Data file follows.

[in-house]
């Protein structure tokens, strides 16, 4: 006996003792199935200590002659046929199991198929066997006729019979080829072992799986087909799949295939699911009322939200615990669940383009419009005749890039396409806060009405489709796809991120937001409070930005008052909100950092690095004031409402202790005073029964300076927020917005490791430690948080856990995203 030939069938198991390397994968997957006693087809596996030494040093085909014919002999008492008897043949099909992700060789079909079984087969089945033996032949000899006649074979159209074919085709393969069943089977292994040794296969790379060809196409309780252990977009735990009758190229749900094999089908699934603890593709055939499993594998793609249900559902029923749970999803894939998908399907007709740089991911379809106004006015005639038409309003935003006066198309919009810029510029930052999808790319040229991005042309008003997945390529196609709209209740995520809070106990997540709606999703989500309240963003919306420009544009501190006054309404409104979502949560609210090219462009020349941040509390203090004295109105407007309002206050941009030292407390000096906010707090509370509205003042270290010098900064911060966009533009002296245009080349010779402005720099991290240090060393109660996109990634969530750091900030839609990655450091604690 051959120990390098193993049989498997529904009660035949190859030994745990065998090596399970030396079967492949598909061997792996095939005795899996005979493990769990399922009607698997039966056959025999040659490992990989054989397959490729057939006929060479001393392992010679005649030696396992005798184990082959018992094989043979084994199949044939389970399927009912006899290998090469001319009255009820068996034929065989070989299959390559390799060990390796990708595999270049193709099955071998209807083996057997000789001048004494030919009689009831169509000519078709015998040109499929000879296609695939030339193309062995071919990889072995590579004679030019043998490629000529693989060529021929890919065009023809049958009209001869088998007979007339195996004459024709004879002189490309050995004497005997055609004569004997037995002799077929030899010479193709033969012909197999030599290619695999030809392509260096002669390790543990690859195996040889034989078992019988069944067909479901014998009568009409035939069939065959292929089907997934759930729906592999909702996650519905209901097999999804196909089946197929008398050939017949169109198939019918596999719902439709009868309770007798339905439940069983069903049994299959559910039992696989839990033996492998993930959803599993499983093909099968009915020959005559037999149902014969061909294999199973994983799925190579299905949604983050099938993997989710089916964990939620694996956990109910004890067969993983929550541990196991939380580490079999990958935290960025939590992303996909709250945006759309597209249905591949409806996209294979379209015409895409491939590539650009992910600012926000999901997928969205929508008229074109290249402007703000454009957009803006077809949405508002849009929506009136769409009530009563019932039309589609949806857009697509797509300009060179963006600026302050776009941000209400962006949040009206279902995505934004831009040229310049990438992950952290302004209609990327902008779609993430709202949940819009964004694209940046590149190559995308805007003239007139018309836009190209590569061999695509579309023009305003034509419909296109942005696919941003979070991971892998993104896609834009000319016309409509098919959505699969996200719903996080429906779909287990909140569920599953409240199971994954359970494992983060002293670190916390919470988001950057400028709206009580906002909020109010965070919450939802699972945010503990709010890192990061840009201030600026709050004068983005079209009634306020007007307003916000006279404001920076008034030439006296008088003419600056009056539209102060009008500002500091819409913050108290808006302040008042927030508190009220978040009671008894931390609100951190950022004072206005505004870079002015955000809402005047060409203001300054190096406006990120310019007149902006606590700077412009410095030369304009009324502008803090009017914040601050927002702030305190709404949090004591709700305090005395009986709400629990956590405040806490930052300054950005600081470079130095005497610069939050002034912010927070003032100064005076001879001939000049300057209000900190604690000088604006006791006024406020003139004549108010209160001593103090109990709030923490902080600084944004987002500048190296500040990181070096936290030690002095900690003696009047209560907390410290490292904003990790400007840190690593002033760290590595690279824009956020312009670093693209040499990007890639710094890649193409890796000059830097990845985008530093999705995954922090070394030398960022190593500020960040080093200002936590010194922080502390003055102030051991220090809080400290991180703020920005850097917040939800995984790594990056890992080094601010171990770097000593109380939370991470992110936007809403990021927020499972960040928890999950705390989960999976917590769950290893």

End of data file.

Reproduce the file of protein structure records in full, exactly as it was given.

[in-house]
């Protein structure tokens, strides 16, 4: 006996003792199935200590002659046929199991198929066997006729019979080829072992799986087909799949295939699911009322939200615990669940383009419009005749890039396409806060009405489709796809991120937001409070930005008052909100950092690095004031409402202790005073029964300076927020917005490791430690948080856990995203 030939069938198991390397994968997957006693087809596996030494040093085909014919002999008492008897043949099909992700060789079909079984087969089945033996032949000899006649074979159209074919085709393969069943089977292994040794296969790379060809196409309780252990977009735990009758190229749900094999089908699934603890593709055939499993594998793609249900559902029923749970999803894939998908399907007709740089991911379809106004006015005639038409309003935003006066198309919009810029510029930052999808790319040229991005042309008003997945390529196609709209209740995520809070106990997540709606999703989500309240963003919306420009544009501190006054309404409104979502949560609210090219462009020349941040509390203090004295109105407007309002206050941009030292407390000096906010707090509370509205003042270290010098900064911060966009533009002296245009080349010779402005720099991290240090060393109660996109990634969530750091900030839609990655450091604690 051959120990390098193993049989498997529904009660035949190859030994745990065998090596399970030396079967492949598909061997792996095939005795899996005979493990769990399922009607698997039966056959025999040659490992990989054989397959490729057939006929060479001393392992010679005649030696396992005798184990082959018992094989043979084994199949044939389970399927009912006899290998090469001319009255009820068996034929065989070989299959390559390799060990390796990708595999270049193709099955071998209807083996057997000789001048004494030919009689009831169509000519078709015998040109499929000879296609695939030339193309062995071919990889072995590579004679030019043998490629000529693989060529021929890919065009023809049958009209001869088998007979007339195996004459024709004879002189490309050995004497005997055609004569004997037995002799077929030899010479193709033969012909197999030599290619695999030809392509260096002669390790543990690859195996040889034989078992019988069944067909479901014998009568009409035939069939065959292929089907997934759930729906592999909702996650519905209901097999999804196909089946197929008398050939017949169109198939019918596999719902439709009868309770007798339905439940069983069903049994299959559910039992696989839990033996492998993930959803599993499983093909099968009915020959005559037999149902014969061909294999199973994983799925190579299905949604983050099938993997989710089916964990939620694996956990109910004890067969993983929550541990196991939380580490079999990958935290960025939590992303996909709250945006759309597209249905591949409806996209294979379209015409895409491939590539650009992910600012926000999901997928969205929508008229074109290249402007703000454009957009803006077809949405508002849009929506009136769409009530009563019932039309589609949806857009697509797509300009060179963006600026302050776009941000209400962006949040009206279902995505934004831009040229310049990438992950952290302004209609990327902008779609993430709202949940819009964004694209940046590149190559995308805007003239007139018309836009190209590569061999695509579309023009305003034509419909296109942005696919941003979070991971892998993104896609834009000319016309409509098919959505699969996200719903996080429906779909287990909140569920599953409240199971994954359970494992983060002293670190916390919470988001950057400028709206009580906002909020109010965070919450939802699972945010503990709010890192990061840009201030600026709050004068983005079209009634306020007007307003916000006279404001920076008034030439006296008088003419600056009056539209102060009008500002500091819409913050108290808006302040008042927030508190009220978040009671008894931390609100951190950022004072206005505004870079002015955000809402005047060409203001300054190096406006990120310019007149902006606590700077412009410095030369304009009324502008803090009017914040601050927002702030305190709404949090004591709700305090005395009986709400629990956590405040806490930052300054950005600081470079130095005497610069939050002034912010927070003032100064005076001879001939000049300057209000900190604690000088604006006791006024406020003139004549108010209160001593103090109990709030923490902080600084944004987002500048190296500040990181070096936290030690002095900690003696009047209560907390410290490292904003990790400007840190690593002033760290590595690279824009956020312009670093693209040499990007890639710094890649193409890796000059830097990845985008530093999705995954922090070394030398960022190593500020960040080093200002936590010194922080502390003055102030051991220090809080400290991180703020920005850097917040939800995984790594990056890992080094601010171990770097000593109380939370991470992110936007809403990021927020499972960040928890999950705390989960999976917590769950290893």